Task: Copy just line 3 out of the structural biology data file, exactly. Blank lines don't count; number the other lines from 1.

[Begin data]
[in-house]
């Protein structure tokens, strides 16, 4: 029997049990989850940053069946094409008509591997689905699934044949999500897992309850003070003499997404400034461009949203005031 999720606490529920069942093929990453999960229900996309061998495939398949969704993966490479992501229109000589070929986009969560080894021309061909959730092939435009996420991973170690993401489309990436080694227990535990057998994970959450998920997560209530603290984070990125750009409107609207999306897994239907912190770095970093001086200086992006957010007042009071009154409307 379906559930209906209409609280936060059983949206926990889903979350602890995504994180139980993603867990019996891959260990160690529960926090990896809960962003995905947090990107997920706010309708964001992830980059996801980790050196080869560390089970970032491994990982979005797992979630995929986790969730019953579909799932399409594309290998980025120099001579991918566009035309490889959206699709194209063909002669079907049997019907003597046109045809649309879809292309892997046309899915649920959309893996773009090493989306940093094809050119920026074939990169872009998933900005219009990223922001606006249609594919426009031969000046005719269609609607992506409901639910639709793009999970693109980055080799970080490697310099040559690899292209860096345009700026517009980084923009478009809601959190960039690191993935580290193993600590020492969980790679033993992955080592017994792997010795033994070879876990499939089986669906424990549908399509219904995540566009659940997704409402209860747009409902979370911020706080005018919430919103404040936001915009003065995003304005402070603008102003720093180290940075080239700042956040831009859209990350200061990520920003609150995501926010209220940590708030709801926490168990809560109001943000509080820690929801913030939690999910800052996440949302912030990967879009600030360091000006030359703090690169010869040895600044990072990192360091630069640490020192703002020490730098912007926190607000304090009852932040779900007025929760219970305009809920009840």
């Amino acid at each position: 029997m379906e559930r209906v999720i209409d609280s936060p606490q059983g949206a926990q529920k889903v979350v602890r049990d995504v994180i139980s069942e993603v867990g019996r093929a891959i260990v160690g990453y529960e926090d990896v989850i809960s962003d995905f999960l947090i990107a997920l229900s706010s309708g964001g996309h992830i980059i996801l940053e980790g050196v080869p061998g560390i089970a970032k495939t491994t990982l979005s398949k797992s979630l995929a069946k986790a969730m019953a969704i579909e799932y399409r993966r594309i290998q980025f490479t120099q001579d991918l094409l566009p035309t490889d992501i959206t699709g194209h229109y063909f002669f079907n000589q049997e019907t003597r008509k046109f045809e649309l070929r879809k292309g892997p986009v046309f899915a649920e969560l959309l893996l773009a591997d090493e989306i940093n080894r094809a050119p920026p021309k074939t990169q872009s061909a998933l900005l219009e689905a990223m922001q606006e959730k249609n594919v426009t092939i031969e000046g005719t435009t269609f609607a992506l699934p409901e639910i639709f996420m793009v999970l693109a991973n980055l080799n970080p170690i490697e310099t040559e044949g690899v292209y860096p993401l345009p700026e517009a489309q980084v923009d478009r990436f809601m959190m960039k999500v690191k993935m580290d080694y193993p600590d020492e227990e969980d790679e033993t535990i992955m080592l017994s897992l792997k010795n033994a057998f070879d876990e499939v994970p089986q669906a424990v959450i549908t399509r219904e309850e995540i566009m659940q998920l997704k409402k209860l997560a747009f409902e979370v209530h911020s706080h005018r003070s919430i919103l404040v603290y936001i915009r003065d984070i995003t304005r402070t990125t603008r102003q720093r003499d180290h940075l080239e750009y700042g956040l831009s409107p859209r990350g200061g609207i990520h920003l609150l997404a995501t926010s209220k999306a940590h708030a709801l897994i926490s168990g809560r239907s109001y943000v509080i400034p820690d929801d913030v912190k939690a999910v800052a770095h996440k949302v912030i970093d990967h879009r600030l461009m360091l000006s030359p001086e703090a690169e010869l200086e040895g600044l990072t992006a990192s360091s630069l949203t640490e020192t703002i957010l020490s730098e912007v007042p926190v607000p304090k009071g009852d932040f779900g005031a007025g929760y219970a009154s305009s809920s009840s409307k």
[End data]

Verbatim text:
């Amino acid at each position: 029997m379906e559930r209906v999720i209409d609280s936060p606490q059983g949206a926990q529920k889903v979350v602890r049990d995504v994180i139980s069942e993603v867990g019996r093929a891959i260990v160690g990453y529960e926090d990896v989850i809960s962003d995905f999960l947090i990107a997920l229900s706010s309708g964001g996309h992830i980059i996801l940053e980790g050196v080869p061998g560390i089970a970032k495939t491994t990982l979005s398949k797992s979630l995929a069946k986790a969730m019953a969704i579909e799932y399409r993966r594309i290998q980025f490479t120099q001579d991918l094409l566009p035309t490889d992501i959206t699709g194209h229109y063909f002669f079907n000589q049997e019907t003597r008509k046109f045809e649309l070929r879809k292309g892997p986009v046309f899915a649920e969560l959309l893996l773009a591997d090493e989306i940093n080894r094809a050119p920026p021309k074939t990169q872009s061909a998933l900005l219009e689905a990223m922001q606006e959730k249609n594919v426009t092939i031969e000046g005719t435009t269609f609607a992506l699934p409901e639910i639709f996420m793009v999970l693109a991973n980055l080799n970080p170690i490697e310099t040559e044949g690899v292209y860096p993401l345009p700026e517009a489309q980084v923009d478009r990436f809601m959190m960039k999500v690191k993935m580290d080694y193993p600590d020492e227990e969980d790679e033993t535990i992955m080592l017994s897992l792997k010795n033994a057998f070879d876990e499939v994970p089986q669906a424990v959450i549908t399509r219904e309850e995540i566009m659940q998920l997704k409402k209860l997560a747009f409902e979370v209530h911020s706080h005018r003070s919430i919103l404040v603290y936001i915009r003065d984070i995003t304005r402070t990125t603008r102003q720093r003499d180290h940075l080239e750009y700042g956040l831009s409107p859209r990350g200061g609207i990520h920003l609150l997404a995501t926010s209220k999306a940590h708030a709801l897994i926490s168990g809560r239907s109001y943000v509080i400034p820690d929801d913030v912190k939690a999910v800052a770095h996440k949302v912030i970093d990967h879009r600030l461009m360091l000006s030359p001086e703090a690169e010869l200086e040895g600044l990072t992006a990192s360091s630069l949203t640490e020192t703002i957010l020490s730098e912007v007042p926190v607000p304090k009071g009852d932040f779900g005031a007025g929760y219970a009154s305009s809920s009840s409307k």